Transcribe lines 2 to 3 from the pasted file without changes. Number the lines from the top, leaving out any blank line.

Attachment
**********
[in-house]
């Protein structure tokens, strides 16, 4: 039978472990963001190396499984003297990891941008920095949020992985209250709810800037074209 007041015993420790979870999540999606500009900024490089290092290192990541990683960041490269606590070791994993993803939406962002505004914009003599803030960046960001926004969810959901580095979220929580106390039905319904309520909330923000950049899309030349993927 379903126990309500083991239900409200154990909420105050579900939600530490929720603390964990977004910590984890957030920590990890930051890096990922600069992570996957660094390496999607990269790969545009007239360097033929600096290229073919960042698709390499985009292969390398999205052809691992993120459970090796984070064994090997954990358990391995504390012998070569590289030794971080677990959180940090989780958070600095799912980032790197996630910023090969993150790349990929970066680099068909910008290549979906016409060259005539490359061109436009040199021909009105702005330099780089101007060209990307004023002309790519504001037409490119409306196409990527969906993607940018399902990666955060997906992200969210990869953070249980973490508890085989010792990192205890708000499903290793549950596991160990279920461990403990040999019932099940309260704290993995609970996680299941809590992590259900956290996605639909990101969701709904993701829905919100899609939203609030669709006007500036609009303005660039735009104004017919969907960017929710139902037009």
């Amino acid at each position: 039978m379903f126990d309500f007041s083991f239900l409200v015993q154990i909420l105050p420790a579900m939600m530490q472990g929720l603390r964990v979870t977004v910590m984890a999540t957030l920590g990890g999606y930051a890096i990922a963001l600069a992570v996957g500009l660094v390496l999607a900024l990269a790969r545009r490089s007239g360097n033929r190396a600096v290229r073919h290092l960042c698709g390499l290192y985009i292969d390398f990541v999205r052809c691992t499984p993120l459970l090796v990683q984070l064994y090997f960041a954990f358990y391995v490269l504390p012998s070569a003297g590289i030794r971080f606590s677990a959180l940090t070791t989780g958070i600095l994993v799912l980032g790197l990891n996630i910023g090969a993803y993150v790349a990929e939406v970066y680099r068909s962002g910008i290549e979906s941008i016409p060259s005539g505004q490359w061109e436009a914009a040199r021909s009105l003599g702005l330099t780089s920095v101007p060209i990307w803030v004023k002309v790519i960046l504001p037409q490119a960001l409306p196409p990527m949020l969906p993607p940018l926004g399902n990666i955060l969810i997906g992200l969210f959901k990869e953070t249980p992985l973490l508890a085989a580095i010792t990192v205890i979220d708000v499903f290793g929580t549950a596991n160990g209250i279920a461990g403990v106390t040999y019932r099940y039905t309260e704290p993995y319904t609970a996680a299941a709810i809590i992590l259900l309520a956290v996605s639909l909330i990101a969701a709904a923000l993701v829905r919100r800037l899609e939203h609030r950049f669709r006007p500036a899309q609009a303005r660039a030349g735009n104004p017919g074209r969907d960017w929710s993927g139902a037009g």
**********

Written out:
């Protein structure tokens, strides 16, 4: 039978472990963001190396499984003297990891941008920095949020992985209250709810800037074209 007041015993420790979870999540999606500009900024490089290092290192990541990683960041490269606590070791994993993803939406962002505004914009003599803030960046960001926004969810959901580095979220929580106390039905319904309520909330923000950049899309030349993927 379903126990309500083991239900409200154990909420105050579900939600530490929720603390964990977004910590984890957030920590990890930051890096990922600069992570996957660094390496999607990269790969545009007239360097033929600096290229073919960042698709390499985009292969390398999205052809691992993120459970090796984070064994090997954990358990391995504390012998070569590289030794971080677990959180940090989780958070600095799912980032790197996630910023090969993150790349990929970066680099068909910008290549979906016409060259005539490359061109436009040199021909009105702005330099780089101007060209990307004023002309790519504001037409490119409306196409990527969906993607940018399902990666955060997906992200969210990869953070249980973490508890085989010792990192205890708000499903290793549950596991160990279920461990403990040999019932099940309260704290993995609970996680299941809590992590259900956290996605639909990101969701709904993701829905919100899609939203609030669709006007500036609009303005660039735009104004017919969907960017929710139902037009």
């Amino acid at each position: 039978m379903f126990d309500f007041s083991f239900l409200v015993q154990i909420l105050p420790a579900m939600m530490q472990g929720l603390r964990v979870t977004v910590m984890a999540t957030l920590g990890g999606y930051a890096i990922a963001l600069a992570v996957g500009l660094v390496l999607a900024l990269a790969r545009r490089s007239g360097n033929r190396a600096v290229r073919h290092l960042c698709g390499l290192y985009i292969d390398f990541v999205r052809c691992t499984p993120l459970l090796v990683q984070l064994y090997f960041a954990f358990y391995v490269l504390p012998s070569a003297g590289i030794r971080f606590s677990a959180l940090t070791t989780g958070i600095l994993v799912l980032g790197l990891n996630i910023g090969a993803y993150v790349a990929e939406v970066y680099r068909s962002g910008i290549e979906s941008i016409p060259s005539g505004q490359w061109e436009a914009a040199r021909s009105l003599g702005l330099t780089s920095v101007p060209i990307w803030v004023k002309v790519i960046l504001p037409q490119a960001l409306p196409p990527m949020l969906p993607p940018l926004g399902n990666i955060l969810i997906g992200l969210f959901k990869e953070t249980p992985l973490l508890a085989a580095i010792t990192v205890i979220d708000v499903f290793g929580t549950a596991n160990g209250i279920a461990g403990v106390t040999y019932r099940y039905t309260e704290p993995y319904t609970a996680a299941a709810i809590i992590l259900l309520a956290v996605s639909l909330i990101a969701a709904a923000l993701v829905r919100r800037l899609e939203h609030r950049f669709r006007p500036a899309q609009a303005r660039a030349g735009n104004p017919g074209r969907d960017w929710s993927g139902a037009g």